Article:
There was no substantial evidence to suggest that liquid is any better than solid carbohydrate intake and there were no studies in children. Given the high sugar content and the propensity to dental erosions children should be discouraged from using sports drinks. Through our analysis of the current sports performance research, we have come to one conclusion: people should develop their own strategies for carbohydrate intake largely by trial and error.
Another problem with the research is transparency. Even though a large proportion of the studies have been conducted by scientists with financial ties to Gatorade (PepsiCo), GSK, and Coca-Cola, the authors’ individual conflicts of interest are either not published or not declared. Conflicts of interest also exist within the key journals in sports medicine—GSSI funded scientists pepper their editorial boards and editorships.
Around half of the studies supplied by GSK appeared in four journals—the Journal of Applied Physiology (20), Medicine and Science in Sports and Exercise (24),International Journal of Sport Nutrition and Exercise Metabolism (11) and the Journal of Sports Science (9). Several of these journals belong to organisations that have long relationships with Gatorade (box).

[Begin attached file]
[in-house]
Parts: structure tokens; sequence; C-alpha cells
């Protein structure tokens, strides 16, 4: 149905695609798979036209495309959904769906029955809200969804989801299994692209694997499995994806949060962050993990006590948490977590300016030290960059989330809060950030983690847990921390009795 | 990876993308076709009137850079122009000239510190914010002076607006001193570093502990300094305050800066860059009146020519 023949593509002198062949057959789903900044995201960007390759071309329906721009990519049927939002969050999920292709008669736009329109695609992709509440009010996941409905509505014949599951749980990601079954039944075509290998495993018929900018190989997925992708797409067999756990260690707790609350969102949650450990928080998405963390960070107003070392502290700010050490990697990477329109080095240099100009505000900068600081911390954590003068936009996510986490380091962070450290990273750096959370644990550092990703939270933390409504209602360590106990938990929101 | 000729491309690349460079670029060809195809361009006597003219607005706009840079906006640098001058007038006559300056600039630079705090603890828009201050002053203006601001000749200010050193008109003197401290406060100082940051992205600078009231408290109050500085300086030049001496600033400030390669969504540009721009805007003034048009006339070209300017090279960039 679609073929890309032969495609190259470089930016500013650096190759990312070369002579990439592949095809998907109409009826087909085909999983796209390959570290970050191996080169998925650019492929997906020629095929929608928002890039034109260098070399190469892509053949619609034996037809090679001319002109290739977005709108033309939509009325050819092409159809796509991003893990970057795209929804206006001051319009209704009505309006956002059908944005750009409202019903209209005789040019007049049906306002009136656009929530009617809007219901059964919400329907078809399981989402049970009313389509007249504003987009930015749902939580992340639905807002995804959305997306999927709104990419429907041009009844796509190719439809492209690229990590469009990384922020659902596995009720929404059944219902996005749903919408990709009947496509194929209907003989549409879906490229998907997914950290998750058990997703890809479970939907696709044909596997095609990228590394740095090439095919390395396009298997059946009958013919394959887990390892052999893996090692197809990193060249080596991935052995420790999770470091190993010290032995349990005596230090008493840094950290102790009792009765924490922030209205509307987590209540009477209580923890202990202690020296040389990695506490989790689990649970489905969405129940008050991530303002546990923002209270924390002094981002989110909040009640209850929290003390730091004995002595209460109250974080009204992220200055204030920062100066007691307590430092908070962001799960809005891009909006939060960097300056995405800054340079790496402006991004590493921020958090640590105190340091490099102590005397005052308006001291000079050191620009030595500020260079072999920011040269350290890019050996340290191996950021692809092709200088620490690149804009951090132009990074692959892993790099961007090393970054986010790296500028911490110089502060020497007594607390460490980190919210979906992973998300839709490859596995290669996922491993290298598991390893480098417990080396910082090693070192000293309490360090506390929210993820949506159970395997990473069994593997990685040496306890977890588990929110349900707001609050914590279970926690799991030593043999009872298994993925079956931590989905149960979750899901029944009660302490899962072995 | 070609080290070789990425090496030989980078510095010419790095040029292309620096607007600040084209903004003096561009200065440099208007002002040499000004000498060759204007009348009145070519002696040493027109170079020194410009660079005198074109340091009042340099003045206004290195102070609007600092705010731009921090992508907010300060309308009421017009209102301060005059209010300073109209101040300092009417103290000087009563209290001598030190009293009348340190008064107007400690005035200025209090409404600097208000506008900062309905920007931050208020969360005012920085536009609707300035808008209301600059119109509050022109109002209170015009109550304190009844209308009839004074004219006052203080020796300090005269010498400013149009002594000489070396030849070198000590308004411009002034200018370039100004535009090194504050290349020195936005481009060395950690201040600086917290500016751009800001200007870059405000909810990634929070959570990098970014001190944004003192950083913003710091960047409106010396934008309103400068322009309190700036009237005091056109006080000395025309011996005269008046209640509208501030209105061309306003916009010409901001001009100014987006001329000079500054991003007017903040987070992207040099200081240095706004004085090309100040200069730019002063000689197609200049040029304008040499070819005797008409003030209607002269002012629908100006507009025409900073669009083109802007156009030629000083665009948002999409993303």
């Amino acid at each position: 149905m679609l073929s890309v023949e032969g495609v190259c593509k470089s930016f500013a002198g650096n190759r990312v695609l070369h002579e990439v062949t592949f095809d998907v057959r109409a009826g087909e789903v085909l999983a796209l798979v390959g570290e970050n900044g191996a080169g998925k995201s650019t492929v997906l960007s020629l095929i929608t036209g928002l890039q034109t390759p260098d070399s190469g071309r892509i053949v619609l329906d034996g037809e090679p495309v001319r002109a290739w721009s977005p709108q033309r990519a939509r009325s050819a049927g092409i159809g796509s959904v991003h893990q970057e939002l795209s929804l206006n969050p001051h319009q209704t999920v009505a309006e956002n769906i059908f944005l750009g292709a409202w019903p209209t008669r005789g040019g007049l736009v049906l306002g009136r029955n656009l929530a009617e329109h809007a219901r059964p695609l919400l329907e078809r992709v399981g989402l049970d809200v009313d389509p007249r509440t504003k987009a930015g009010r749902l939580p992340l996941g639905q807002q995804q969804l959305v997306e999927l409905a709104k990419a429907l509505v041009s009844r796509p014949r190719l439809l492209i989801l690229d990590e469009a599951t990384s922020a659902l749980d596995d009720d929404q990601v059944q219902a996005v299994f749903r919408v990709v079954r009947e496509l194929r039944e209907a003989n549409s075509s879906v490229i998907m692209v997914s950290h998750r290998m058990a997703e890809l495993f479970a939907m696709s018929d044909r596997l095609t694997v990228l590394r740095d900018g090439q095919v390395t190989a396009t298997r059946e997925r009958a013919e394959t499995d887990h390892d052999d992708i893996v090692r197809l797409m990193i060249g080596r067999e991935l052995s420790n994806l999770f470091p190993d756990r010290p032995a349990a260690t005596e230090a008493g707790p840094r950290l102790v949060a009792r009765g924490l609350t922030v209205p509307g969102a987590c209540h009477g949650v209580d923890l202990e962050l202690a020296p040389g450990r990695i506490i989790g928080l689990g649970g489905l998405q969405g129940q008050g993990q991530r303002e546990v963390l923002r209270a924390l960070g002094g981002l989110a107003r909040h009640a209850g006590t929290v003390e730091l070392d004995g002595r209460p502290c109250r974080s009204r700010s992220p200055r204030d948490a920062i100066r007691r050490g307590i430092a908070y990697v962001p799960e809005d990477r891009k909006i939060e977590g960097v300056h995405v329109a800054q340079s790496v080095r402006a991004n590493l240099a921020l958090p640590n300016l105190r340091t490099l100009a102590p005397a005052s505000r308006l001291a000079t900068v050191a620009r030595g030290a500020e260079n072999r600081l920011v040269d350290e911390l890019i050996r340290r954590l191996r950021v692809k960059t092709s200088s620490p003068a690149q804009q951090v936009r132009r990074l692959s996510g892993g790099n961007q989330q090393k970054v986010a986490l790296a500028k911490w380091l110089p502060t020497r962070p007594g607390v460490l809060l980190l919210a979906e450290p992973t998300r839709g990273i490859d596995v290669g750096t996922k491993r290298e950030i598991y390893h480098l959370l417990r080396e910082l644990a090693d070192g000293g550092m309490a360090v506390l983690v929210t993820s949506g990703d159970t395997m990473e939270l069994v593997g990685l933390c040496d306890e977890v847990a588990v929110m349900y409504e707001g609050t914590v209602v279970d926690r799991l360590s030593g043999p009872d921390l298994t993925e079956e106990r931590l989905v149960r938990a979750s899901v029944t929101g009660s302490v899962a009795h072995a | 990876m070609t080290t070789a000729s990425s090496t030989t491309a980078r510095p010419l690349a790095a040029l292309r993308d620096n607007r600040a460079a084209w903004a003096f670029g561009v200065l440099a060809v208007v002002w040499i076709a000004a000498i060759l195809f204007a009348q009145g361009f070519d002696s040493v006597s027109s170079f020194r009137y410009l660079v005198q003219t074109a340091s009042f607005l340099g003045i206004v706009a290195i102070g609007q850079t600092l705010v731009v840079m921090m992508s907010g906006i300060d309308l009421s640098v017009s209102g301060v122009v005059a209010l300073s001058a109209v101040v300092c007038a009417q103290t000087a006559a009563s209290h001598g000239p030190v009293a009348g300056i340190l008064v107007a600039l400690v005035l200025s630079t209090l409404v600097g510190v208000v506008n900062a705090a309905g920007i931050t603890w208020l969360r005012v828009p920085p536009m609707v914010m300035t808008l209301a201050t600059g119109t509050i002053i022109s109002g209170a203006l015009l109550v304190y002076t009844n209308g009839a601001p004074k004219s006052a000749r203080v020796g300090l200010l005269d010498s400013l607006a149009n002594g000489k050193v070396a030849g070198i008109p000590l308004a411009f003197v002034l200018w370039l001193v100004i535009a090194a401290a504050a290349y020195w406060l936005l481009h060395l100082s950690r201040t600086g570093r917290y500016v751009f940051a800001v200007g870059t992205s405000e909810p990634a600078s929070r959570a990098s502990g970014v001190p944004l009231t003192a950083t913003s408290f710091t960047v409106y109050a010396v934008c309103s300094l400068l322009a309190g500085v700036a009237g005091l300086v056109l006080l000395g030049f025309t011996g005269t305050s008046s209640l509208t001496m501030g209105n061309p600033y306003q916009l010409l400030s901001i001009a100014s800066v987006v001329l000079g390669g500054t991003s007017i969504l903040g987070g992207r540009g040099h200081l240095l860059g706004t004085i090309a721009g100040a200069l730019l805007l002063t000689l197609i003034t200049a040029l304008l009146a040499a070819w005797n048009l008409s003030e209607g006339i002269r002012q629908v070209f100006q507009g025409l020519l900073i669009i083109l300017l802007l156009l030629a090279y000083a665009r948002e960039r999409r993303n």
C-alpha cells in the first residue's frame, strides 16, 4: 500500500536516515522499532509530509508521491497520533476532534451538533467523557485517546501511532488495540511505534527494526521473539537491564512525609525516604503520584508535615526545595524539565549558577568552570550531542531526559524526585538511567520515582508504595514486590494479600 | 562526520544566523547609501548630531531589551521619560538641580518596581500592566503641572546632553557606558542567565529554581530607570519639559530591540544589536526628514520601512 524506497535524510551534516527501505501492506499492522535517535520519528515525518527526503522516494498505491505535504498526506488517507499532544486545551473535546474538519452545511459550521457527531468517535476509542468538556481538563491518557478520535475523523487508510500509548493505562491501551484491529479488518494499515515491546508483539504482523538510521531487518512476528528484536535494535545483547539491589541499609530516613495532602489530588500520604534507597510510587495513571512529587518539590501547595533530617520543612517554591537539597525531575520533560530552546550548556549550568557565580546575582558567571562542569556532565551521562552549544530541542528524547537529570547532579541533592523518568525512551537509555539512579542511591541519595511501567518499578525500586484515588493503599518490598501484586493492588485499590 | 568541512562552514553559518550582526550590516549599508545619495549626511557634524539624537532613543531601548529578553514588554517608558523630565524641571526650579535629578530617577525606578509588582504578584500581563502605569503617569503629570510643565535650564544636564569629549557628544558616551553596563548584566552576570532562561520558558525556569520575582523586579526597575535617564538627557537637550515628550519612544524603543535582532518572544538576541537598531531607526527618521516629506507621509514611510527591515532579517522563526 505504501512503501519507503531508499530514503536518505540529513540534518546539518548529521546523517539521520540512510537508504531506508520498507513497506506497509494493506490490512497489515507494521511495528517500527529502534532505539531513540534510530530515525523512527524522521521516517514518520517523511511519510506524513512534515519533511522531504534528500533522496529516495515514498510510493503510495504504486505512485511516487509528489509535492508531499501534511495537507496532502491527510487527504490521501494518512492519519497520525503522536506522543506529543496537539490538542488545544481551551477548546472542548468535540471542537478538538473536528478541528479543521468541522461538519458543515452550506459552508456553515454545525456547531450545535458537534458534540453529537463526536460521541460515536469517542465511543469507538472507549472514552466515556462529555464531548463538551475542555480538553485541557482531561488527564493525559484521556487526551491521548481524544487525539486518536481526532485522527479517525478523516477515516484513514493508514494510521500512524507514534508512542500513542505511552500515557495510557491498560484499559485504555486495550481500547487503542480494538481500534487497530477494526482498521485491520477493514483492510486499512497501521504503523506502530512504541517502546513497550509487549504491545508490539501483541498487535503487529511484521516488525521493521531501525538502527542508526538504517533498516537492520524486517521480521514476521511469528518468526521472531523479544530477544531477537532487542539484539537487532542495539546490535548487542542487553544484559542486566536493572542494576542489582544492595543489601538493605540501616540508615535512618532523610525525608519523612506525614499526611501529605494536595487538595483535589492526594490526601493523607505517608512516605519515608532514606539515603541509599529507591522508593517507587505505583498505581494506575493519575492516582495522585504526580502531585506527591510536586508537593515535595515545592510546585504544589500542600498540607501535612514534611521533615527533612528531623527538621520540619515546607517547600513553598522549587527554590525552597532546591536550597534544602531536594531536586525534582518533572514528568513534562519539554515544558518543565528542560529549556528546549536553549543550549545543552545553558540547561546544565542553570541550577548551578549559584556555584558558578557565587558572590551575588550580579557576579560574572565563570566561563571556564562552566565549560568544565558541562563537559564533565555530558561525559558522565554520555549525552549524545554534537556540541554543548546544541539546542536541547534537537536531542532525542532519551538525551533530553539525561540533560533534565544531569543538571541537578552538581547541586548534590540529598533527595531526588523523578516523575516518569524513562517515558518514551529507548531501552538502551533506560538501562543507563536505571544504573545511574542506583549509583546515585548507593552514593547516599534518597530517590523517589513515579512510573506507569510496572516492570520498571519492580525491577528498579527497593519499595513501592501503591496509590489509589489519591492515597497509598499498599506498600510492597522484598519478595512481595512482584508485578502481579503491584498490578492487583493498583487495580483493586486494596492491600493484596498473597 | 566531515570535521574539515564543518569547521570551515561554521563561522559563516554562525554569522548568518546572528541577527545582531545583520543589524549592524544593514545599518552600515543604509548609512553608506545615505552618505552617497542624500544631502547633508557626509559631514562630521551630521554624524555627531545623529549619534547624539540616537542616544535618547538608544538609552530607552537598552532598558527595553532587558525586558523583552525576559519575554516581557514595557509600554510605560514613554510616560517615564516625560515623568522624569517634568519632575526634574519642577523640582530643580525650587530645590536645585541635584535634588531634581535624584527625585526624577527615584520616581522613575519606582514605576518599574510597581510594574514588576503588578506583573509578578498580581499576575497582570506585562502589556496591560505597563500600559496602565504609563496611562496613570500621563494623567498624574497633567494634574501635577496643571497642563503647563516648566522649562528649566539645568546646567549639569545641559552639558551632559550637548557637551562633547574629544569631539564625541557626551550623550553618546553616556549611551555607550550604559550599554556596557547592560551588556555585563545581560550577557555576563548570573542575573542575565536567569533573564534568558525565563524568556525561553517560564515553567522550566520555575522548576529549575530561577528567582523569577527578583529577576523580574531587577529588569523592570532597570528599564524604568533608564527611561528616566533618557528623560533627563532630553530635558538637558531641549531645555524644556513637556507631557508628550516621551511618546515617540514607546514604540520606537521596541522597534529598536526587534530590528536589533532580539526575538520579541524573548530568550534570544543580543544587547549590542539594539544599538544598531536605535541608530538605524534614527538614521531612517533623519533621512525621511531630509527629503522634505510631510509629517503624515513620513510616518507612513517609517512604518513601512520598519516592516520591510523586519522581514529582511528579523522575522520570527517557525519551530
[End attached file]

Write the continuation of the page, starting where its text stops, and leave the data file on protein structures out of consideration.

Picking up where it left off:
Most of the scientists identified as being on the GSSI board have prominent roles in journals. Even its global senior director, Asker Jeukendrup, professor of exercise metabolism at Birmingham University, is an editor of the European Journal of Sport Science—the official journal of the European College of Sport Science. His biography states that “he has been a member of the advisory editorial board of theJournal of Sports Sciences, and served on the editorial board of the International Journal of Sports Medicine and Medicine and Science in Sport and Exercise. To date, Asker has served as a reviewer for 35 different scientific journals.”53Jeukendrup is one of the main authors of a series of research papers given to theBMJ by GSK to demonstrate the effectiveness of its sports drinks.9